By Toni Clarke
WASHINGTON (Reuters) – U.S. Vice President Joseph Biden on Wednesday announced plans as part of the administration’s “Cancer Moonshot” initiative, aimed at speeding development of treatments by cutting bureaucracy and easing collaboration between scientists, industry, patients and government.
Speaking at a cancer summit at Howard University in Washington, Biden made an impassioned plea for increased urgency in the fight against cancer. The event was part of a national day of action involving hundreds of researchers, patient advocates and data experts across the country.
Biden’s son Beau died last year at age 46 from brain cancer, something Biden said helps inform his passion for the project.
“I believe we can do in the next five years what would normally take 10 years,” he said. “Time matters, days matter, minutes matter.”
Among proposals intended to bypass inefficiency at the federal level, he announced the formation of an Oncology Center of Excellence at the Food and Drug Administration, which will coordinate and review all of FDA cancer treatments.
It comes as scientific advances in diagnostics allow for greater tailoring of drugs to an individual’s genetic profile. It is the first of four potential centers proposed under a bill moving through Congress.
Under the existing review system, companies submit products to different divisions of the agency depending on whether it is a drug, device or biologic, a drug made from living cells. A treatment that combines a drug and a diagnostic device could get reviewed on different timelines.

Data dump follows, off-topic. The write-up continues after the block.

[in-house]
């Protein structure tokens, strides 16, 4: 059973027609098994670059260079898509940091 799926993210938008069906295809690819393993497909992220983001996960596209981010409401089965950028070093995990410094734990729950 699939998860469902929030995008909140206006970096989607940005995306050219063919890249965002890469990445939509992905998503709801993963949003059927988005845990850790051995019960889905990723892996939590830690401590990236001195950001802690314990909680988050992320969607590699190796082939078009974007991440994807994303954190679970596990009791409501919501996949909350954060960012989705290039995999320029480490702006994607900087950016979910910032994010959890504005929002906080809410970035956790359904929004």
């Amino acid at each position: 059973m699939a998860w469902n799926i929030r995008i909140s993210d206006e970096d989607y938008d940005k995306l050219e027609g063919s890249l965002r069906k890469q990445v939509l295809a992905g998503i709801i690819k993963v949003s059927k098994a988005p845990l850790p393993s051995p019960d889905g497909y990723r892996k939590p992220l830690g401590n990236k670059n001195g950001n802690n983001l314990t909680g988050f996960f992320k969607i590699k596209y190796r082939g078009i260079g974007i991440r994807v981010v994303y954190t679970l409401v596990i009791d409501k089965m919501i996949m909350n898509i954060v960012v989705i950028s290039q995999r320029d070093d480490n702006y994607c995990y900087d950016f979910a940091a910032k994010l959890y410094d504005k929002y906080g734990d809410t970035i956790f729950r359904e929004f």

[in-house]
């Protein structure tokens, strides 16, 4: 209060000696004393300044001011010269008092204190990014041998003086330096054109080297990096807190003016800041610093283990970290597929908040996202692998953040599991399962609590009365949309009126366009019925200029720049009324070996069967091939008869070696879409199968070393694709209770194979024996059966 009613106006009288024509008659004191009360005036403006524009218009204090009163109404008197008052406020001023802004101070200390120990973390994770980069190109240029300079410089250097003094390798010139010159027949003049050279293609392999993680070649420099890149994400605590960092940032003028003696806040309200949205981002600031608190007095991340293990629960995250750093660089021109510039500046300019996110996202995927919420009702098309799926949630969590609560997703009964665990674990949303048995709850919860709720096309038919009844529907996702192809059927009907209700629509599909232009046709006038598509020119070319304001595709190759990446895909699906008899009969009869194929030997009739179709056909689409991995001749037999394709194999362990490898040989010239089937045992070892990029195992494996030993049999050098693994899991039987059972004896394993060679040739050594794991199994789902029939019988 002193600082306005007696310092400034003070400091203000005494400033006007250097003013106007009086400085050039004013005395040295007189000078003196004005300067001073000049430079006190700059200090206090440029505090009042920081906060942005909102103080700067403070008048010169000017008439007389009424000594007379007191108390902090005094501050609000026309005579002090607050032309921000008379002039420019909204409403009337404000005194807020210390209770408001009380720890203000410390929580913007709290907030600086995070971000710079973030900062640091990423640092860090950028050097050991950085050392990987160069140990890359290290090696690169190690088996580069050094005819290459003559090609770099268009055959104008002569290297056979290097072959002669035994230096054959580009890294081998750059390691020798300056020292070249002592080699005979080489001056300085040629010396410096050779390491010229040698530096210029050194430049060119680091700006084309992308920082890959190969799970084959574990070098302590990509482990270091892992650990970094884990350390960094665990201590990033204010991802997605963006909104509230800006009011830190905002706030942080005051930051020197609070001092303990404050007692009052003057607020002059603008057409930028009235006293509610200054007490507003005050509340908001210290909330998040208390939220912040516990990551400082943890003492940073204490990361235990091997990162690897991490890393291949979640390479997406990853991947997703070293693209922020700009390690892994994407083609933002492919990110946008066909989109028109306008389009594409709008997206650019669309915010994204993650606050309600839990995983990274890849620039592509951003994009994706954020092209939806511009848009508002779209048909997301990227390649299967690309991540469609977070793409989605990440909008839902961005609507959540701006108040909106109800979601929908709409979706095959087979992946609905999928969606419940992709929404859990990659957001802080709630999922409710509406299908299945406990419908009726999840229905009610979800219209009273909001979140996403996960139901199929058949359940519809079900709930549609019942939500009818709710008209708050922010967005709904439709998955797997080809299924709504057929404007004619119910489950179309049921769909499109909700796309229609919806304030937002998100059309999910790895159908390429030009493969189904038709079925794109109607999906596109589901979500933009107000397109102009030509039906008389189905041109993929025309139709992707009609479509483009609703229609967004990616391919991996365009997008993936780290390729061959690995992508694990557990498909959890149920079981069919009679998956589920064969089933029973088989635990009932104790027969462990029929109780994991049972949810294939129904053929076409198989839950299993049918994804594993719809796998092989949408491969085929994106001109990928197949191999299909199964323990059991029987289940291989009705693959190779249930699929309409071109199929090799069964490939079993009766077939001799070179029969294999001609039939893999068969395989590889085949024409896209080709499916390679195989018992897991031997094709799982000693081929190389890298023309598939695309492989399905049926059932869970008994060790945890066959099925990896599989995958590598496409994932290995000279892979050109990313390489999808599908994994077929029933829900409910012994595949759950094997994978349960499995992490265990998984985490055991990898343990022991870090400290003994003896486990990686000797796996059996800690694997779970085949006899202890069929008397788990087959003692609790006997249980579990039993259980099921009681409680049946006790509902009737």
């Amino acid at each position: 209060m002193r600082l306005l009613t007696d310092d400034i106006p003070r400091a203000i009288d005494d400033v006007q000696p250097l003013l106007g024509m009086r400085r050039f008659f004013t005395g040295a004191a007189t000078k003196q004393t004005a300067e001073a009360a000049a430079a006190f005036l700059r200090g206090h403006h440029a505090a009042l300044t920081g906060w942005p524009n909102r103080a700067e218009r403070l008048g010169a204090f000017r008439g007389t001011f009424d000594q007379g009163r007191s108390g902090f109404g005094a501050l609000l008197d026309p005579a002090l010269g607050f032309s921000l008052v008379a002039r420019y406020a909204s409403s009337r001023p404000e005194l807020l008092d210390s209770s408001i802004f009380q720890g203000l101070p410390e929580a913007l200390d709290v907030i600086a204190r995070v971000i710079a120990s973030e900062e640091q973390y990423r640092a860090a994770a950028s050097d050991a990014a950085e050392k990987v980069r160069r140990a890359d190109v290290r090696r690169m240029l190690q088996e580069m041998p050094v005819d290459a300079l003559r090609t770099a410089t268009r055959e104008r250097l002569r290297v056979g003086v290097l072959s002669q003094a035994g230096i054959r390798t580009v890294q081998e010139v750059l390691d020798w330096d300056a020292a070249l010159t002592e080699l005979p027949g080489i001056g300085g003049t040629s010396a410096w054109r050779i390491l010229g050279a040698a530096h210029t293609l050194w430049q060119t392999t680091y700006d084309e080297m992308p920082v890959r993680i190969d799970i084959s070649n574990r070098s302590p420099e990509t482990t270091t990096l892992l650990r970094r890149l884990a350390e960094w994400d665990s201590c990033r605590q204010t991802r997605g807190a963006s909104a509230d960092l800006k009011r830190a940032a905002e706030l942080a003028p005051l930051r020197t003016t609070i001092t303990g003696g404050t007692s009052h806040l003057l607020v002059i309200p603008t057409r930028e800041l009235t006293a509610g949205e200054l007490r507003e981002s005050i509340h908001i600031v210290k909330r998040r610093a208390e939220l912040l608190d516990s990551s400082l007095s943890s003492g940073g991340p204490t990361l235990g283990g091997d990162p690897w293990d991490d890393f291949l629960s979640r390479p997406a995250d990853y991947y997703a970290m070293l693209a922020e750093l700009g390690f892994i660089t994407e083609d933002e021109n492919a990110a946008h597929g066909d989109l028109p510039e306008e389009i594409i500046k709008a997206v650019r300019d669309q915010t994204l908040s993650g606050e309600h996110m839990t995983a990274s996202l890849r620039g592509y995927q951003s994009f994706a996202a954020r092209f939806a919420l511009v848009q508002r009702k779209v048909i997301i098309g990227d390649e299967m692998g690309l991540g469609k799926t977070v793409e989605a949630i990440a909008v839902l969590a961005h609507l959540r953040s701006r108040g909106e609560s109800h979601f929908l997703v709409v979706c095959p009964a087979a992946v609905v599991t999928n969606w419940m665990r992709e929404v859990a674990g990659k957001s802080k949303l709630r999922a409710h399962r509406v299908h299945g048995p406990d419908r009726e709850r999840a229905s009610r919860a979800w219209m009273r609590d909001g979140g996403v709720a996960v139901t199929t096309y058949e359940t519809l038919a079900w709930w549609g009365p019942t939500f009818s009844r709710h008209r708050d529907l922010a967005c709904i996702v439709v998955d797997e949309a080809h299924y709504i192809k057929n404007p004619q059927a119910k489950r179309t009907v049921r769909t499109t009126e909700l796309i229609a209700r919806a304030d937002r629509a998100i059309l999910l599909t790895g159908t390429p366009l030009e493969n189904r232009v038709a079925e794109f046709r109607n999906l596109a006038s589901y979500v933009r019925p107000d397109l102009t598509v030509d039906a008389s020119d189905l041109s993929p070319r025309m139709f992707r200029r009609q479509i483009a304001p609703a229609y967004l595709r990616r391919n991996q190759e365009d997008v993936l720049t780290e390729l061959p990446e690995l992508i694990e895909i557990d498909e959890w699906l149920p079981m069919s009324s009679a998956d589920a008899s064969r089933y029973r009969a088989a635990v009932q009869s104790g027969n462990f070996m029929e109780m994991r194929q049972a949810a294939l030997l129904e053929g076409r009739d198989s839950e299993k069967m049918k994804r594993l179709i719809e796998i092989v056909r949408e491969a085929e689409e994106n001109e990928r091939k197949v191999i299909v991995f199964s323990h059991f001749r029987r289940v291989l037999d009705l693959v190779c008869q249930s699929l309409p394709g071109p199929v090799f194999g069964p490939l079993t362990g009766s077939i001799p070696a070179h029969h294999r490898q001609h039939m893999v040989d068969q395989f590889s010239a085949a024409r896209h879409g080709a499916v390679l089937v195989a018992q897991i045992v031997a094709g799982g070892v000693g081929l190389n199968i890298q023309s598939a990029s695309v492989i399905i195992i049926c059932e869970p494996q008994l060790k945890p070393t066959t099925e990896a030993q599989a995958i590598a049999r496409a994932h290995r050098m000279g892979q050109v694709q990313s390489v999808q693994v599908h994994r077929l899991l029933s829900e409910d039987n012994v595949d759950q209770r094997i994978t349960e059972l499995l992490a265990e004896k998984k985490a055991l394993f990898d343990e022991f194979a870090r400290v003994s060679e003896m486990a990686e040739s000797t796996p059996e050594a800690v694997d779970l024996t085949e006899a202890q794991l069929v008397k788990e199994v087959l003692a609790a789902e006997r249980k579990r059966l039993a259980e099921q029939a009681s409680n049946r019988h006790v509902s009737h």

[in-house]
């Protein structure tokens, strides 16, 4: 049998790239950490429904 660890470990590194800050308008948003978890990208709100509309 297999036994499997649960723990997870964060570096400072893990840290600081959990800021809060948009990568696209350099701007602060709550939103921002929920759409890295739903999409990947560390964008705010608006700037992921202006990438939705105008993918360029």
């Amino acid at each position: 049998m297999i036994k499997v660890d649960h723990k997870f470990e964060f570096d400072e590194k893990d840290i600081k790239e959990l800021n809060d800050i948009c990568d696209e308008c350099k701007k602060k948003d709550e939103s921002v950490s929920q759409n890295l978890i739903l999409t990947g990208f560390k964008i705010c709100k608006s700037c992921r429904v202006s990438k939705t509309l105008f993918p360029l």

“We are moving into a very complicated area in oncology where drugs and devices and biologics are going to be used in combination or sequentially,” Dr. Richard Pazdur, the FDA’s cancer drug director, said in an interview.
Pazdur will oversee the establishment of the center and act as its director for the next 120 days, with the potential for the position to be renewed. He will report directly to FDA Commissioner Robert Califf.
The “Cancer Moonshot” initiative was announced by President Barack Obama at his State of the Union address in January.
Biden outlined a slew of other collaborations and initiatives, including making it easier for patients to find and enter clinical trials through the creation of a cancer trials website and making it easier for scientists to focus on research and less on raising money.
“We have to change the culture that turns scientists into grant writers,” he said. “We have to reward teamwork.”
(Reporting by Toni Clarke in Washington and Bill Berkrot in New York; Editing by Bernard Orr and Jonathan Oatis)